Having lived in Shanghai for more than 6 years, I can’t miss the fact that housing prices here are extraordinarily expensive. A small 50 square meter one-bedroom apartment in the median scale neighborhood has a price tag of at least 6 million Chinese yuan. If you’re a family of three, you would need at least a two-bedroom. And the price would obviously be higher. This creates tension amongst individuals to own a piece of property before prices leap higher.

To earn the acknowledgement and prove they are more capable than others, people race purchasing these properties. Even without enough sufficient cash, they would take a huge amount of mortgage. So they end up paying most of their paychecks to the bank every month. That’s how they become someone who works 100 hours a week at the expense of seeing their children grow up. Not to mention the anxiety over job security haunts them every day. What’s worse, this behavior has become a culture. After all, everybody is doing the same thing, you shouldn’t be the one doing something different.

However, when one is capable of de-conditioning himself from the culture of society, and aims to think independently, there are numerous undervalued properties across the globe. Personally, I wouldn’t put my money here - even if I could afford one. But what I think doesn’t matter, because gluing to a home bias culture is much easier than thinking thoroughly and thoughtfully.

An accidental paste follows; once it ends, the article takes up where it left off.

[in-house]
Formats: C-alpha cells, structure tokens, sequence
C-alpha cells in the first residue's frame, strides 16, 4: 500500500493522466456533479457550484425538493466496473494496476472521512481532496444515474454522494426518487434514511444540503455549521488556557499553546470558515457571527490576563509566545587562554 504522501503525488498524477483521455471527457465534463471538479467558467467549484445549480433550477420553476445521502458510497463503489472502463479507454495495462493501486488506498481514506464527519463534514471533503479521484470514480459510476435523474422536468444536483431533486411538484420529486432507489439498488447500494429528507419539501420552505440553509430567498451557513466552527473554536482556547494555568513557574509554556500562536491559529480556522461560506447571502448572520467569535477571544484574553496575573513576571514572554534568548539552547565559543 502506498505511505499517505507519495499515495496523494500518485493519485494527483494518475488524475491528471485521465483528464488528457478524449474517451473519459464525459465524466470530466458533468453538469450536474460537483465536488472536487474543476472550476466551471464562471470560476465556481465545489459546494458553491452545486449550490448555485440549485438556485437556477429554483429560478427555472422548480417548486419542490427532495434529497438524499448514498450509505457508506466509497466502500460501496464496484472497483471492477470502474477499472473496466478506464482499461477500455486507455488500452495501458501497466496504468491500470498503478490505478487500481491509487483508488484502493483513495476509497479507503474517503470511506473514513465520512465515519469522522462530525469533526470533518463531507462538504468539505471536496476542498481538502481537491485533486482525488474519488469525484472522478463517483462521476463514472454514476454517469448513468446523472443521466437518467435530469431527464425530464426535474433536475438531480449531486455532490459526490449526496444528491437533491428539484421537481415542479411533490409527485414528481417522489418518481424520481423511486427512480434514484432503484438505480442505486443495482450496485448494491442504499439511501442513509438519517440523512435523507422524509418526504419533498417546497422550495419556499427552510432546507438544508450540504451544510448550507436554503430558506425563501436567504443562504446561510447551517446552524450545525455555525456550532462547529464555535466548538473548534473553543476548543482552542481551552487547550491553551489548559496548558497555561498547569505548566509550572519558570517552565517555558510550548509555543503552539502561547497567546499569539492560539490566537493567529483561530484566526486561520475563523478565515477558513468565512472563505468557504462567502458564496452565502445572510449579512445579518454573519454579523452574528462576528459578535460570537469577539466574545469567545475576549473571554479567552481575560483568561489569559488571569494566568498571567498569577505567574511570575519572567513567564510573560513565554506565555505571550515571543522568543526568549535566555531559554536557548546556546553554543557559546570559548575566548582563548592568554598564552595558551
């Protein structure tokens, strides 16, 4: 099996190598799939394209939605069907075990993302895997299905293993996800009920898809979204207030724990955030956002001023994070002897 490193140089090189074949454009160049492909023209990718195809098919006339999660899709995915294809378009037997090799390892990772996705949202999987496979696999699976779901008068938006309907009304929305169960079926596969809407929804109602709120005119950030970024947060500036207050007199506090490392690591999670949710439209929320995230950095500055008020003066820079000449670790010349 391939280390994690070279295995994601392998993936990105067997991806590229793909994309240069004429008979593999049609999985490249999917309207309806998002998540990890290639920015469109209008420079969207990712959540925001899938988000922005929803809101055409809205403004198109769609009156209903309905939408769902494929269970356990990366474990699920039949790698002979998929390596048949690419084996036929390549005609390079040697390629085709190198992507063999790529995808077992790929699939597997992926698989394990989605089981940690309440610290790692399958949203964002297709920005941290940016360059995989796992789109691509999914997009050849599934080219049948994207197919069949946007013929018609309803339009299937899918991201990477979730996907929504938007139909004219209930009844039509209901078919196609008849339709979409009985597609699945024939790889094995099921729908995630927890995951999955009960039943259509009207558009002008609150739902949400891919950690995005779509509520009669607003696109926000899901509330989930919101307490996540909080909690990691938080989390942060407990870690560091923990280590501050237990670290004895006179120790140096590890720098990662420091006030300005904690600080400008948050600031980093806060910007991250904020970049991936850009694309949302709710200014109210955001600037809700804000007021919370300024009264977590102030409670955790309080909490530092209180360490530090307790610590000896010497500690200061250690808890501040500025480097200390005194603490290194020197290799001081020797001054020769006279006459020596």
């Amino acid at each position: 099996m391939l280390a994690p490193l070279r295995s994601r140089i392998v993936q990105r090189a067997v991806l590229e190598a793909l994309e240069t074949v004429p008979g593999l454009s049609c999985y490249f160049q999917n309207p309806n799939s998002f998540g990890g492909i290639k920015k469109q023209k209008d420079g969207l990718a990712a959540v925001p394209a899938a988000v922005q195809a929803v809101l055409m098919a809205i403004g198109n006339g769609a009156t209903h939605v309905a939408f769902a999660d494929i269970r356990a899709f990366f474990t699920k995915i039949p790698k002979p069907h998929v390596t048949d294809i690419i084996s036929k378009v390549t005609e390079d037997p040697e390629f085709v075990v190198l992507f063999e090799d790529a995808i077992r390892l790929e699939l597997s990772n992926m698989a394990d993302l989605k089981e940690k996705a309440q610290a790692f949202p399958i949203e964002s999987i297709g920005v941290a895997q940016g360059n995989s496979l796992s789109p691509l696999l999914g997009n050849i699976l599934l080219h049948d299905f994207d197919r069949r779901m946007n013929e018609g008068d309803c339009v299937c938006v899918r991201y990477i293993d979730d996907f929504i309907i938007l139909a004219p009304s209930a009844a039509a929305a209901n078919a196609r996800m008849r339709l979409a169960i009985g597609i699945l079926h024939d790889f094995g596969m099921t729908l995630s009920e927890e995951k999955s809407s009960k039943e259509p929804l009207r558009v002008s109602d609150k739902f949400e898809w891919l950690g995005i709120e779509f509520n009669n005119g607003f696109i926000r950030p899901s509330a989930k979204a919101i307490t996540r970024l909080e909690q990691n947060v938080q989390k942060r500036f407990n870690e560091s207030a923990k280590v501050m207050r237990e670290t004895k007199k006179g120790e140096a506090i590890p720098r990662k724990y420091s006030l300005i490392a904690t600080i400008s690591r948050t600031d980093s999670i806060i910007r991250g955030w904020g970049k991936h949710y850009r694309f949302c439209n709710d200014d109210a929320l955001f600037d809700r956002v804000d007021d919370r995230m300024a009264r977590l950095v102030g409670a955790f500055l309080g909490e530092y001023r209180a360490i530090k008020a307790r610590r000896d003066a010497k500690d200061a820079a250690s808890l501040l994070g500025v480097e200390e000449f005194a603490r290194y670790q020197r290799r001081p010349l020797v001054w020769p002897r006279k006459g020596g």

One may ask: “If there is no such comparison, how can we improve ourselves?” The answer is simple: focus on inner achievements.

The Greek philosopher Epictetus insists that our prime motivation should be inner achievements, not outer ones. We should strive having the right attitudes and values so we can flourish under any circumstances. He also emphasized that inner achievement lays the foundation for peace, tranquility, and personal freedom. And so he taught that true success comes from refocusing ourselves within.

“How?” you ask. Read on!

Beyond Happiness


Recently, I’ve finished reading and rereading Ray Dalio’s new book, “Principles.”

This book is a keeper. I’ve added it to my books list on the website. This is more or less the contemporary version of Marcus Aurelius’ “Meditations,” which happens to be my favorite book of all time.

Ray Dalio is one of the top 100 richest people in the world. He’s worth more than $17 billion dollars. Even with that amount of wealth, he emphasized that money doesn’t make you happy. Chasing money is an endless unfulfilling goal and has no finish line. Now it would be one thing to hear that from someone who doesn’t have much - aka your author, but when someone like Ray Dalio speaks, we should listen.


Dalio is clear about his point of view, saying, “Having spent time with some of the richest, most powerful, most admired people in the world, as well as some of the poorest, most disadvantaged people in the most obscure corners of the globe, I can assure you that, beyond a basic level, there is no correlation between happiness levels and conventional marker of success.”